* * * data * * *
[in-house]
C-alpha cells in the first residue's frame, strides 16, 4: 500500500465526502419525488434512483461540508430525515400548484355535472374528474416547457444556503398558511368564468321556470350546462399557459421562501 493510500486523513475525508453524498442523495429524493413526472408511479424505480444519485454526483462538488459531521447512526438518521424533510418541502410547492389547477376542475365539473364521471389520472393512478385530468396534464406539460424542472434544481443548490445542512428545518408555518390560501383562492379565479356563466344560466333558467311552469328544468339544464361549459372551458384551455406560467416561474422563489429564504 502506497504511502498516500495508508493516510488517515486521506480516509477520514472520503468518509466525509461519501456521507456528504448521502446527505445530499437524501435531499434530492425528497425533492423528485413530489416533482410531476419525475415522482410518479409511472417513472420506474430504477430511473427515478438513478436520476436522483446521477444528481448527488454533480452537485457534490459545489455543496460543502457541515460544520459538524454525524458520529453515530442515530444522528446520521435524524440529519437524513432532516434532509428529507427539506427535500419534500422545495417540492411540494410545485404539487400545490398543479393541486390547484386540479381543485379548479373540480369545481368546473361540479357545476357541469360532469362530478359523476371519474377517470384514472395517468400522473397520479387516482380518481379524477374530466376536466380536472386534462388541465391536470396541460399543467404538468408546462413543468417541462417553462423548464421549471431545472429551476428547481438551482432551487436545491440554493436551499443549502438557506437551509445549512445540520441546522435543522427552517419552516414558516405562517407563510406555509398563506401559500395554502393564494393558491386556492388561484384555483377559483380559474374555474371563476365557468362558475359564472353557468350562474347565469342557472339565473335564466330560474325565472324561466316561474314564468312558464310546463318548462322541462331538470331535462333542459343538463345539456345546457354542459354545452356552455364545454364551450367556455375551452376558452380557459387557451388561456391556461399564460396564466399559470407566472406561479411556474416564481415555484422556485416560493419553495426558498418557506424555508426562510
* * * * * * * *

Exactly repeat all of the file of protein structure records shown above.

[in-house]
C-alpha cells in the first residue's frame, strides 16, 4: 500500500465526502419525488434512483461540508430525515400548484355535472374528474416547457444556503398558511368564468321556470350546462399557459421562501 493510500486523513475525508453524498442523495429524493413526472408511479424505480444519485454526483462538488459531521447512526438518521424533510418541502410547492389547477376542475365539473364521471389520472393512478385530468396534464406539460424542472434544481443548490445542512428545518408555518390560501383562492379565479356563466344560466333558467311552469328544468339544464361549459372551458384551455406560467416561474422563489429564504 502506497504511502498516500495508508493516510488517515486521506480516509477520514472520503468518509466525509461519501456521507456528504448521502446527505445530499437524501435531499434530492425528497425533492423528485413530489416533482410531476419525475415522482410518479409511472417513472420506474430504477430511473427515478438513478436520476436522483446521477444528481448527488454533480452537485457534490459545489455543496460543502457541515460544520459538524454525524458520529453515530442515530444522528446520521435524524440529519437524513432532516434532509428529507427539506427535500419534500422545495417540492411540494410545485404539487400545490398543479393541486390547484386540479381543485379548479373540480369545481368546473361540479357545476357541469360532469362530478359523476371519474377517470384514472395517468400522473397520479387516482380518481379524477374530466376536466380536472386534462388541465391536470396541460399543467404538468408546462413543468417541462417553462423548464421549471431545472429551476428547481438551482432551487436545491440554493436551499443549502438557506437551509445549512445540520441546522435543522427552517419552516414558516405562517407563510406555509398563506401559500395554502393564494393558491386556492388561484384555483377559483380559474374555474371563476365557468362558475359564472353557468350562474347565469342557472339565473335564466330560474325565472324561466316561474314564468312558464310546463318548462322541462331538470331535462333542459343538463345539456345546457354542459354545452356552455364545454364551450367556455375551452376558452380557459387557451388561456391556461399564460396564466399559470407566472406561479411556474416564481415555484422556485416560493419553495426558498418557506424555508426562510